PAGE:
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KCBS Sports Fans: End The Madness At Candlestick

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Police officers investigate the scene of a shooting just outside of Lot L at Candlestick Park, where the San Francisco 49ers had just finished playing the Oakland Raiders. (AP Photo)

Police officers investigate the scene of a shooting just outside of Lot L at Candlestick Park, where the San Francisco 49ers had just finished playing the Oakland Raiders. (AP Photo)

StanBunger01-370 Stan Bunger
KCBS Morning Anchor Stan Bunger is a Bay Area native who has been...
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KCBS News Anchor Stan Bunger (who along with KCBS Sports Anchor Steve Bitker are the on-air duo known as KCBS Sports Fans) offers his unique sports analysis.

SAN FRANCISCO (KCBS) — The mayhem at Candlestick Park before, during and after the annual San Francisco 49ers/Oakland Raiders exhibition game may finally force ‘The Powers That Be’ to confront some uncomfortable truths. Kudos to 49ers boss Jed York for taking a few first steps (at least verbally). But there’s more to be done.

Let’s look at a few issues:

The parking lot: If there’s a real-world equivalent to the dystopian world depicted in the movie Blade Runner, it has to be the Candlestick Park lot. What a hellhole. It’s been that way for years, during both 49ers and Giants games. It’s an invitation to lawless, thuggish behavior.

The stadium: Candlestick Park itself is a dump. No amount of lipstick is going to make this pig look good. The “broken window” theory says crummy surroundings breed bad behavior, and this place is perfect proof.

The exhibition game ripoff: It ought to be illegal, but the NFL (and the other big pro sports) force season-ticket holders to buy tickets to meaningless exhibition games–at full price! Think of that as a 25% surcharge on your season-ticket plan (8 regular-season home games plus 2 exhibition games). These tickets often wind up unused or dumped at bargain prices. The result: the usual crowd stays away, and the replacements? Well, you saw what happens.

The socio-economic gap: I’m trying to be delicate here. But suffice it to say that many of the customers at Saturday’s nightmare are not exactly the same folks Jed York hangs with in his spare time. Don’t just blame the 49ers (or the Raiders): when the cheap seats are $74 and the parking is $30, the NFL is on an ice floe, floating away from the mainland of its fan base.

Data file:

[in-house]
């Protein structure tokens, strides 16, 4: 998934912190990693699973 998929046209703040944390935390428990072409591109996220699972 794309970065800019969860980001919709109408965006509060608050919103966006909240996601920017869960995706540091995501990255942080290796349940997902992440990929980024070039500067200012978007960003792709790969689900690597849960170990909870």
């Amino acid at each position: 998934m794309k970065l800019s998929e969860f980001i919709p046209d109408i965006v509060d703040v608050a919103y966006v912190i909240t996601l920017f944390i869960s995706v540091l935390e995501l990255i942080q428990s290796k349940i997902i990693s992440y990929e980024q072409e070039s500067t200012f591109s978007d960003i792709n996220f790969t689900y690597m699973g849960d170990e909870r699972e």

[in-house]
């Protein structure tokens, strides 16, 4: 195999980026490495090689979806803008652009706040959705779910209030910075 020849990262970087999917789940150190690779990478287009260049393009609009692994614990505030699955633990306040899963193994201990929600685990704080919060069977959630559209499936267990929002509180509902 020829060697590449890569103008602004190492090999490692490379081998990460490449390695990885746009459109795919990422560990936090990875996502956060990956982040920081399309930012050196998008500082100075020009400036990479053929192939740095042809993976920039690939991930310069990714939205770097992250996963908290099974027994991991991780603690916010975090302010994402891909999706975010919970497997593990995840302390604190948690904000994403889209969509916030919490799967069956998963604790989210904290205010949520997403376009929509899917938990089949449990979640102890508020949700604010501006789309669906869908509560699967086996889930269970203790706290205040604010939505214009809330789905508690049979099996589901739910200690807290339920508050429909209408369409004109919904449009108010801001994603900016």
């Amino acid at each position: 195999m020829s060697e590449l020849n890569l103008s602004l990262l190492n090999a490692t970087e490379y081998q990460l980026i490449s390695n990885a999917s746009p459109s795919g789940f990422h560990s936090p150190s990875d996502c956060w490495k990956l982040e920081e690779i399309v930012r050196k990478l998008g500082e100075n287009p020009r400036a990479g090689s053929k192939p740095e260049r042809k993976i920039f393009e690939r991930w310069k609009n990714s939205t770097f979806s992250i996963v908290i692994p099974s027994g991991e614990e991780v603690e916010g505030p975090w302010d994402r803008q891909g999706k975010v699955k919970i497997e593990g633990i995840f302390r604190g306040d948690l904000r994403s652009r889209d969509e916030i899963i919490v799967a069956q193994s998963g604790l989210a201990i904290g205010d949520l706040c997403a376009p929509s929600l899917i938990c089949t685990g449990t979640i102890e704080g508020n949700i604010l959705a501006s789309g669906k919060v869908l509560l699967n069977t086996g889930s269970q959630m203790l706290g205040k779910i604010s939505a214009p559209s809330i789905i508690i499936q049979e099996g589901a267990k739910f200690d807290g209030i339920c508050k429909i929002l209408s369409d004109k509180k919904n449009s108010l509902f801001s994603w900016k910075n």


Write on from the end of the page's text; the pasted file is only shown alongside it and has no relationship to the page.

Stadium culture in general: The Bay Area needs to own up to an ugly fact: crude fan behavior is not new here (let’s not forget the flying bottles at Kezar Stadium), and it’s not getting a lot better. A willingness to let the lowest common denominator rule can’t be a good thing. Look, I’m no prude, but even I am put off by T-shirts and bumper stickers that casually invoke the F-word.

Too much booze: It starts with the “pre-heat” in the parking lot (or even before) and continues right on into the stadium. NFL games have become, for many, more than just a buzz. And it’s not just at the stadium: bars and restaurants pack ‘em in on NFL Sundays. It’s a tricky issue, because limiting alcohol sales inside the stadium simply convinces many to pound ‘em back faster before they enter.

49ers raiders fight ap KCBS Sports Fans: End The Madness At Candlestick

Fans fight in the stands during a preseason NFL football game between the San Francisco 49ers and the Oakland Raiders. (AP Photo)

The 49ers, Raiders, police and NFL are saying all the right things. In particular, the promises to run DUI checkpoints near Candlestick Park and ban “tailgating” after the kickoff should help. Maybe Jed York is right to call for an end to the faux “rivalry” of the 49ers/Raiders exhibition game.

But everyone in this picture needs to think bigger. The NFL and its wealthy players (and the broadcasters who make bank on pro football) could spend a few of their spare millions funding a serious, no-B.S. campaign that could reset expectations of fan behavior. Think back to the powerful message sent by Giant Jeremy Affeldt and Dodger Jamey Carroll after the Dodger Stadium attack on a Giants fan. NFL players need to be doing the same.

Beyond that, it’s time for the billionaires who run pro football to take a look across the parking lots and realize the people out there are, in many cases, from a very different part of society. The kind of anger and nihilism that leads to what we saw Saturday night is scary when you see it up close, but it should be a call to action when it’s seen in a broader sense.

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(Copyright 2011 by CBS San Francisco. All Rights Reserved. This material may not be published, broadcast, rewritten, or redistributed.)

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